I assume your choice led you to be the victim of prejudice.

Indeed. In Japan we had the opportunity to participate in various public events related to my wife's business. On such occasions all the people we met approached me – before her – to ask about my work. When I explained that ‘she is the one who works’ while I took care of the family, interest in me suddenly disappeared: I belong to the 5-10% of cases in which it is the man who has followed his partner abroad for her career. I myself am not free from prejudice. I was comfortable with my role in the family, but I was not comfortable with the society around me. The communities I socialised in (French, Japanese and Italian) represented cultures in which roles are well defined: the man works and the woman takes care of the family. Sometimes my discomfort was about relating to men who were working abroad in important positions. I could find no points of contact because everything I dealt with was foreign to them. Some communities are more highly evolved than others: I met many more French or Northern European fathers – rather than Italians – who had followed their partners. I participated in the ‘Dads’ Coffee Mornings’ with about twenty men: there were those who looked after the family, those who had a small business, those who maintained a job remotely. It was a similar situation to that of mothers: in the French community there was a much more structured monthly coffee morning organised by the wives, but I only participated once because being the only man made me uncomfortable.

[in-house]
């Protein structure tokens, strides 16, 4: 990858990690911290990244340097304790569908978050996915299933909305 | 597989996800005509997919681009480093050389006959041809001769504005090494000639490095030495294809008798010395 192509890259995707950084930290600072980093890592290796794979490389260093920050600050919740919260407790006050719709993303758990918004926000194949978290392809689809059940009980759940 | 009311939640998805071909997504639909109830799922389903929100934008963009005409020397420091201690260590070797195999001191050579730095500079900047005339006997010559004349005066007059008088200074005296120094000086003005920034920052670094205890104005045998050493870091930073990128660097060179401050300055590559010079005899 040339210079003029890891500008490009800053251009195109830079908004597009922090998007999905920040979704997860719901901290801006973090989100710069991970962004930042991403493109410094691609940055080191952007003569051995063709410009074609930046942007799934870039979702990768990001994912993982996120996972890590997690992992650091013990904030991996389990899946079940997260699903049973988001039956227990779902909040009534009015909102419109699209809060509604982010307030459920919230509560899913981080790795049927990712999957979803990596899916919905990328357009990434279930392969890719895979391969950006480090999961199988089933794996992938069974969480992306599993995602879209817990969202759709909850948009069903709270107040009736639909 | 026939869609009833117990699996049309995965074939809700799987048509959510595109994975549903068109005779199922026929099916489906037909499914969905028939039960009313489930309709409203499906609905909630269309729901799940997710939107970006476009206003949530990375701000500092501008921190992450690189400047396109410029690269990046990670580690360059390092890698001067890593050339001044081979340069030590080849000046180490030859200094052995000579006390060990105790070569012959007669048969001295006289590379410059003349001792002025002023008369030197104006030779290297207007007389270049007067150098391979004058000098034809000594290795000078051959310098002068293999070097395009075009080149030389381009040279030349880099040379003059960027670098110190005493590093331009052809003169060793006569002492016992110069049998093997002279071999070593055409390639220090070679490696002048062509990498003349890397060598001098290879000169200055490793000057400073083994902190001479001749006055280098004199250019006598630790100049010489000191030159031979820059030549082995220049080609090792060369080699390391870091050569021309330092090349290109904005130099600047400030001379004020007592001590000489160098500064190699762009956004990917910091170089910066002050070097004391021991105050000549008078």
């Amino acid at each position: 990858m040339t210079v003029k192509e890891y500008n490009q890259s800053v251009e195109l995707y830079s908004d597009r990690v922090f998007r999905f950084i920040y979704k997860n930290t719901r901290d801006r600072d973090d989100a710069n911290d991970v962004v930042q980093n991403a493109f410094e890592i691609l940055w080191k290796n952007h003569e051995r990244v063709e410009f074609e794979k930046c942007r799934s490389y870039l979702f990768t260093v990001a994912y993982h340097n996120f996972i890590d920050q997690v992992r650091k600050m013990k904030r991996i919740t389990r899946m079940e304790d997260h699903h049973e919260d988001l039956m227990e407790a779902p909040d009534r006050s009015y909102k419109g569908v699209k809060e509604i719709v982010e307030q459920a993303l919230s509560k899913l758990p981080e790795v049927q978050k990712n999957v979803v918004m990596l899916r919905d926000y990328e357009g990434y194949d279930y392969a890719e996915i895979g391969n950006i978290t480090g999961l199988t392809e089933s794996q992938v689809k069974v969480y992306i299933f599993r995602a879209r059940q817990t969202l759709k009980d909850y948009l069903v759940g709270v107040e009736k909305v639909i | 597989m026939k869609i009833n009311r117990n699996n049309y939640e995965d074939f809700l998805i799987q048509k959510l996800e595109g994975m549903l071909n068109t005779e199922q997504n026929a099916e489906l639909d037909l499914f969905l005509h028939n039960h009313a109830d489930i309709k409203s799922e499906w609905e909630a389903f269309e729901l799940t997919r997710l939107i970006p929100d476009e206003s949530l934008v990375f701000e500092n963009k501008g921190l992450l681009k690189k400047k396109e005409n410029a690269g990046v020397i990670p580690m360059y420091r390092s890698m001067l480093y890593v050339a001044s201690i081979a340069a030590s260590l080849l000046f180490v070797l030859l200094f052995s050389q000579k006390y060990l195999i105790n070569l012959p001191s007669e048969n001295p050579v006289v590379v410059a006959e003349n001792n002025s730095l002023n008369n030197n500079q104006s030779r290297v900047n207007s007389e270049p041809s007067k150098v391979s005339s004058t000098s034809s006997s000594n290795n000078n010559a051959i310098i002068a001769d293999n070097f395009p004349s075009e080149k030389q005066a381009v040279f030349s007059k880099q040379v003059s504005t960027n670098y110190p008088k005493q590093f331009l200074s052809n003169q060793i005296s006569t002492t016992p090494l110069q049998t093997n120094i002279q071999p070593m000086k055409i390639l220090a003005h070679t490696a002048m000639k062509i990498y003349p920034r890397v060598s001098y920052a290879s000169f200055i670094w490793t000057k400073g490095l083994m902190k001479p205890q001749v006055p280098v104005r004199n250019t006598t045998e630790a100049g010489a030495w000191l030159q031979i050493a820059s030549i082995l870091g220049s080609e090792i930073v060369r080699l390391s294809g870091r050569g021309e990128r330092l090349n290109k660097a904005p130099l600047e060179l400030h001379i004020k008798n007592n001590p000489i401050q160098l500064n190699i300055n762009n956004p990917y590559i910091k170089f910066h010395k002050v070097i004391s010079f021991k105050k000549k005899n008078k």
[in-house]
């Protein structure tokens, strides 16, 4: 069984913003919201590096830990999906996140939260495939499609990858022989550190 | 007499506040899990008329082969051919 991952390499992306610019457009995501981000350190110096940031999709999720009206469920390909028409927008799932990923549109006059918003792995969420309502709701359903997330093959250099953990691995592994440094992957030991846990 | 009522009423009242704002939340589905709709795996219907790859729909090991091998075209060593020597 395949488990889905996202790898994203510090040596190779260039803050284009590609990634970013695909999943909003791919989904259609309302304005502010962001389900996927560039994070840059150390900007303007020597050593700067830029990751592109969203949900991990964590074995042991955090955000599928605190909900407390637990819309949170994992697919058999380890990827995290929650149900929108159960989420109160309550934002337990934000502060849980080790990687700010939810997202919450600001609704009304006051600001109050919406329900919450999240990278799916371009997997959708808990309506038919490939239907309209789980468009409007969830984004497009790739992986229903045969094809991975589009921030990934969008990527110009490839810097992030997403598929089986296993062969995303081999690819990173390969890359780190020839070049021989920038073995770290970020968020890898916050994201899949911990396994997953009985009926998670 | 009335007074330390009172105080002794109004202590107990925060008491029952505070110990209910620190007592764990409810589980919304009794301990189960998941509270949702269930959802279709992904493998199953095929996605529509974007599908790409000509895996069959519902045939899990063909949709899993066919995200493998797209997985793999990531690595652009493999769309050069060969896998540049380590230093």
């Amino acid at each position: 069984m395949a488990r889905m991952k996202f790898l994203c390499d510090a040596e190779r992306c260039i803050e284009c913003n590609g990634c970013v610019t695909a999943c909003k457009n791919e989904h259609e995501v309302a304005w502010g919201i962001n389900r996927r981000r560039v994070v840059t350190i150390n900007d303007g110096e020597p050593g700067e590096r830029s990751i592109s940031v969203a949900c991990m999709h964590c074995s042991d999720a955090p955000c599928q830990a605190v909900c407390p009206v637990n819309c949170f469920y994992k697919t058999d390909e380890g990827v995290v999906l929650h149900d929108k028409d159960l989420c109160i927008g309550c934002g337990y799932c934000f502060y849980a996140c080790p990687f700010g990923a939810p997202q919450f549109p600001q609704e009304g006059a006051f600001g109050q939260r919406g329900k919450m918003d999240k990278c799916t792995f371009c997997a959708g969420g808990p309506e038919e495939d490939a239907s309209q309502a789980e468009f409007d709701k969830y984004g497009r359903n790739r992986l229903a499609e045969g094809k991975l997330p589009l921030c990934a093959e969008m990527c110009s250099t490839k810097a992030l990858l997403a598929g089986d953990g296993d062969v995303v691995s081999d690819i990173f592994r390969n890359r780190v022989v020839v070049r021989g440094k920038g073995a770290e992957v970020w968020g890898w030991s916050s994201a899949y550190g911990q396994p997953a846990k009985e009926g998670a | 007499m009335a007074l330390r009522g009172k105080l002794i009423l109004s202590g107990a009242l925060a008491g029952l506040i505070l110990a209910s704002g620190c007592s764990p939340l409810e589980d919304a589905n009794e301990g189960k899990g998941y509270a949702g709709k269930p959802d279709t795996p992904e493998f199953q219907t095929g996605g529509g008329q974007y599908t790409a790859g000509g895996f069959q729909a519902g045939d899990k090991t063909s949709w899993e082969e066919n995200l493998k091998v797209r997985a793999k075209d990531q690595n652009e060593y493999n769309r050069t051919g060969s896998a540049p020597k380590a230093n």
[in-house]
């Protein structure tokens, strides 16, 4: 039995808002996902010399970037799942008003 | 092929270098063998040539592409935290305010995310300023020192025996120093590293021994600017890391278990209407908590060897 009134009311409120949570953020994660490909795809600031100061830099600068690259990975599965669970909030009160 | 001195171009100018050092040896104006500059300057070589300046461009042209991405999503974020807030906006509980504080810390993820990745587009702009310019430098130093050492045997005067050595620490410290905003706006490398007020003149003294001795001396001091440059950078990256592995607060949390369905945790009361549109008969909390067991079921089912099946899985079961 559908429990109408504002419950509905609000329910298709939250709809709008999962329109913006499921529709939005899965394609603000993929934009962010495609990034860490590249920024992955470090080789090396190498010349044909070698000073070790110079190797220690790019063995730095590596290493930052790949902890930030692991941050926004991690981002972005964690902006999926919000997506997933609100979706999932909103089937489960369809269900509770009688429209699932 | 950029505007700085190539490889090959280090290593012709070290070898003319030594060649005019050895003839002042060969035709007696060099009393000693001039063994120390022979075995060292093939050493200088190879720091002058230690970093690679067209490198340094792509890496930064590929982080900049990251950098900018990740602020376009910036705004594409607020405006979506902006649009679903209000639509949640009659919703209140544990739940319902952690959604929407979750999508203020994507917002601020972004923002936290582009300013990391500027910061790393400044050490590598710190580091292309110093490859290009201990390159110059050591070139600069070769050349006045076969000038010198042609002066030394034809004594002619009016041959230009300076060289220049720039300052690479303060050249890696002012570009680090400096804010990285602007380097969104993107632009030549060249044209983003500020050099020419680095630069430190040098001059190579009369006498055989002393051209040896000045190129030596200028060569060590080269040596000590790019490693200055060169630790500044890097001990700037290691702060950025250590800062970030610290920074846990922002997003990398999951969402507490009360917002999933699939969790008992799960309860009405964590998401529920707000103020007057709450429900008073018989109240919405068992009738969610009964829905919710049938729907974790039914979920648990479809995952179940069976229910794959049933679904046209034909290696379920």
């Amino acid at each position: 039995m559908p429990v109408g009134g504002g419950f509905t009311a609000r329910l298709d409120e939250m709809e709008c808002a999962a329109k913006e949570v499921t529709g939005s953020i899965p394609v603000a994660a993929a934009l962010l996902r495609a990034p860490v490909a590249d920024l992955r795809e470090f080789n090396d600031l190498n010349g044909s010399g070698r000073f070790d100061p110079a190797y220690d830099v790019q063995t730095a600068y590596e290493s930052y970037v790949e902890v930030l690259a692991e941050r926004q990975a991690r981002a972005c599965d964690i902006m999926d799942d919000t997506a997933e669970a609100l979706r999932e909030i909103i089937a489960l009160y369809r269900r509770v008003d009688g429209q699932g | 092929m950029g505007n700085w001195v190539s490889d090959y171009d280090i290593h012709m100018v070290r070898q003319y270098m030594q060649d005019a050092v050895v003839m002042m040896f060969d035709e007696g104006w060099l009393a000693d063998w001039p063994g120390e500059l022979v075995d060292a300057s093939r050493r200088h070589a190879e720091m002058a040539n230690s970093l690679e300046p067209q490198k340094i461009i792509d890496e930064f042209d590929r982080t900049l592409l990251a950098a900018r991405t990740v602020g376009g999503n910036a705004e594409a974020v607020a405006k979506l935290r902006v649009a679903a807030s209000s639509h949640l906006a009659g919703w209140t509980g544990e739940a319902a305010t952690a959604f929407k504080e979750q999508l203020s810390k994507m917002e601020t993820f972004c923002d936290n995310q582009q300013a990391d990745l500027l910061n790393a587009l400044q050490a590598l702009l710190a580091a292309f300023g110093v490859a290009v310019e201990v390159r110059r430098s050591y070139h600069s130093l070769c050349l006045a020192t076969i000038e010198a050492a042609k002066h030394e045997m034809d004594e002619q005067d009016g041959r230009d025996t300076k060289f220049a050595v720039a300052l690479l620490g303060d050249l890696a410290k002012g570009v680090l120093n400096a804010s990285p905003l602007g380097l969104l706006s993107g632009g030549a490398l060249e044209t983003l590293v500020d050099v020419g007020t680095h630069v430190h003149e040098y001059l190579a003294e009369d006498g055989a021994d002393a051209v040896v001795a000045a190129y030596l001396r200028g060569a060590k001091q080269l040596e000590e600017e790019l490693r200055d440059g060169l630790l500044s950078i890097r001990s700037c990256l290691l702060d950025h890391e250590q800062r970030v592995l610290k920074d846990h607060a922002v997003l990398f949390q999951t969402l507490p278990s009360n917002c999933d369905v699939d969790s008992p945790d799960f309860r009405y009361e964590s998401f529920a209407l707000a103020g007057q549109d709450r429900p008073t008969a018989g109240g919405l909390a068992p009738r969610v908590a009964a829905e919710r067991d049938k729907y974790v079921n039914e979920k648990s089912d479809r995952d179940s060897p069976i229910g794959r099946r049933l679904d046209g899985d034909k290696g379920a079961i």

What are your plans for the future?

We have been back in Italy, in Milan, for about a year. After the first few months dedicated to finding a house that suits our needs, COVID-19 and the lockdown made the situation complicated. My wife's commitments are growing, despite less travelling due to the pandemic. My daughter has school and extracurricular activities that necessarily require family support. Therefore, I would like to find a job that is compatible with my role in the family. I activated a Coaching path to find my bearings myself: I have a six-year gap in my CV but, at the same time, I feel like a capable person, full of strength. I am observing the job trends now and doing training courses. It is difficult for me to figure out which company I might be attractive to: I wonder which company will be interested in enhancing my experiences and skills.’ In some European countries there are networks that bring together people who have decided to take a career break for a few years in favour of other activities. They represent a valuable resource for companies looking for different backgrounds to include in their staff. Valuing profiles that have ‘holes’ in their CVs – in which, however, they have gained different and rich experiences – is synonymous with being broad-minded and having the ability to enhance alternative points of view. Good luck Roberto!